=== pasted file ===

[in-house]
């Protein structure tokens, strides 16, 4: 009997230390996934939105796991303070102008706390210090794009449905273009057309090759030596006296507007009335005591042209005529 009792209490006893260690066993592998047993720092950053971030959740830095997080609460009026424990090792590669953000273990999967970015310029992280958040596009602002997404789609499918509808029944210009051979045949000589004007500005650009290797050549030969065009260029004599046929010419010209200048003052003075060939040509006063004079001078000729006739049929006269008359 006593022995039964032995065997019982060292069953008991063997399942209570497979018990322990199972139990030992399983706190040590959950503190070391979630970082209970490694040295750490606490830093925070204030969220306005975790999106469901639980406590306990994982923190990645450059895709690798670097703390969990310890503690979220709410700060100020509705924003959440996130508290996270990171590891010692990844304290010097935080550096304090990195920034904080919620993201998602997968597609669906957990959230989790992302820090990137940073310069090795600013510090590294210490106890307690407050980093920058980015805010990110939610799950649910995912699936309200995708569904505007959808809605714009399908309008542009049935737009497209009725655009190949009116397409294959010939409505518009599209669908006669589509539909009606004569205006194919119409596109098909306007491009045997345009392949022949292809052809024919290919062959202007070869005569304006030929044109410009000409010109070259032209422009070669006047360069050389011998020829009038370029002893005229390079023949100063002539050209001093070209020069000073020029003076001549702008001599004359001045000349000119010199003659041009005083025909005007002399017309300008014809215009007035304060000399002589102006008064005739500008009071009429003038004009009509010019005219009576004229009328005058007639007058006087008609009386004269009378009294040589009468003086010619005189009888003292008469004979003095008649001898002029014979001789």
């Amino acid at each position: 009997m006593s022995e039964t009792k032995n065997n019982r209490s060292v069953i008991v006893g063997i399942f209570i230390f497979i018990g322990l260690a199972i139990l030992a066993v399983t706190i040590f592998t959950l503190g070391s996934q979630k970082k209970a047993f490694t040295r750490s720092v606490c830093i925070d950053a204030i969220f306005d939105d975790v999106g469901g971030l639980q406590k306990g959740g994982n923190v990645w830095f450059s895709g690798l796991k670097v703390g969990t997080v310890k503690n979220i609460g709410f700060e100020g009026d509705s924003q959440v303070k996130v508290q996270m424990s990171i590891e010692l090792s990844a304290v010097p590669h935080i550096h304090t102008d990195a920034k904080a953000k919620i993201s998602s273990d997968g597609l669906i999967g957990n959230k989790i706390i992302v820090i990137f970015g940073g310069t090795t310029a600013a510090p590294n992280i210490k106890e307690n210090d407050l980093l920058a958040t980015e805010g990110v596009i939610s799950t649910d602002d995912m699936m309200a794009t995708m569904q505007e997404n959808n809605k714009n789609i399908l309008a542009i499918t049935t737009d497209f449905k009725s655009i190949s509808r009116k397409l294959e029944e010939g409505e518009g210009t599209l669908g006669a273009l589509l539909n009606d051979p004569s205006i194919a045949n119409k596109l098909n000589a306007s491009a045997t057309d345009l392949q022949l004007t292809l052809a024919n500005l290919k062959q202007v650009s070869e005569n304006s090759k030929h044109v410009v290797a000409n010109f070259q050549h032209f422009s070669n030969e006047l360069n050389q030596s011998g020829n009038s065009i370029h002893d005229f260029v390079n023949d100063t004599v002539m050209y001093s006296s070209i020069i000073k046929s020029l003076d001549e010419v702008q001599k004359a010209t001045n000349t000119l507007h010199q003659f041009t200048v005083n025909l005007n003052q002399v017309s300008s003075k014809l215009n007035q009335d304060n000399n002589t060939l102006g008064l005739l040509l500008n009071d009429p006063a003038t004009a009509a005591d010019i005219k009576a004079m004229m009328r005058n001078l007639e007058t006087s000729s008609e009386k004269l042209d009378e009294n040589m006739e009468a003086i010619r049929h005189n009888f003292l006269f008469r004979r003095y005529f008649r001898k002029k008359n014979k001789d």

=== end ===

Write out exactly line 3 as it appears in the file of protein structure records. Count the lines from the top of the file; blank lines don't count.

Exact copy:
């Amino acid at each position: 009997m006593s022995e039964t009792k032995n065997n019982r209490s060292v069953i008991v006893g063997i399942f209570i230390f497979i018990g322990l260690a199972i139990l030992a066993v399983t706190i040590f592998t959950l503190g070391s996934q979630k970082k209970a047993f490694t040295r750490s720092v606490c830093i925070d950053a204030i969220f306005d939105d975790v999106g469901g971030l639980q406590k306990g959740g994982n923190v990645w830095f450059s895709g690798l796991k670097v703390g969990t997080v310890k503690n979220i609460g709410f700060e100020g009026d509705s924003q959440v303070k996130v508290q996270m424990s990171i590891e010692l090792s990844a304290v010097p590669h935080i550096h304090t102008d990195a920034k904080a953000k919620i993201s998602s273990d997968g597609l669906i999967g957990n959230k989790i706390i992302v820090i990137f970015g940073g310069t090795t310029a600013a510090p590294n992280i210490k106890e307690n210090d407050l980093l920058a958040t980015e805010g990110v596009i939610s799950t649910d602002d995912m699936m309200a794009t995708m569904q505007e997404n959808n809605k714009n789609i399908l309008a542009i499918t049935t737009d497209f449905k009725s655009i190949s509808r009116k397409l294959e029944e010939g409505e518009g210009t599209l669908g006669a273009l589509l539909n009606d051979p004569s205006i194919a045949n119409k596109l098909n000589a306007s491009a045997t057309d345009l392949q022949l004007t292809l052809a024919n500005l290919k062959q202007v650009s070869e005569n304006s090759k030929h044109v410009v290797a000409n010109f070259q050549h032209f422009s070669n030969e006047l360069n050389q030596s011998g020829n009038s065009i370029h002893d005229f260029v390079n023949d100063t004599v002539m050209y001093s006296s070209i020069i000073k046929s020029l003076d001549e010419v702008q001599k004359a010209t001045n000349t000119l507007h010199q003659f041009t200048v005083n025909l005007n003052q002399v017309s300008s003075k014809l215009n007035q009335d304060n000399n002589t060939l102006g008064l005739l040509l500008n009071d009429p006063a003038t004009a009509a005591d010019i005219k009576a004079m004229m009328r005058n001078l007639e007058t006087s000729s008609e009386k004269l042209d009378e009294n040589m006739e009468a003086i010619r049929h005189n009888f003292l006269f008469r004979r003095y005529f008649r001898k002029k008359n014979k001789d």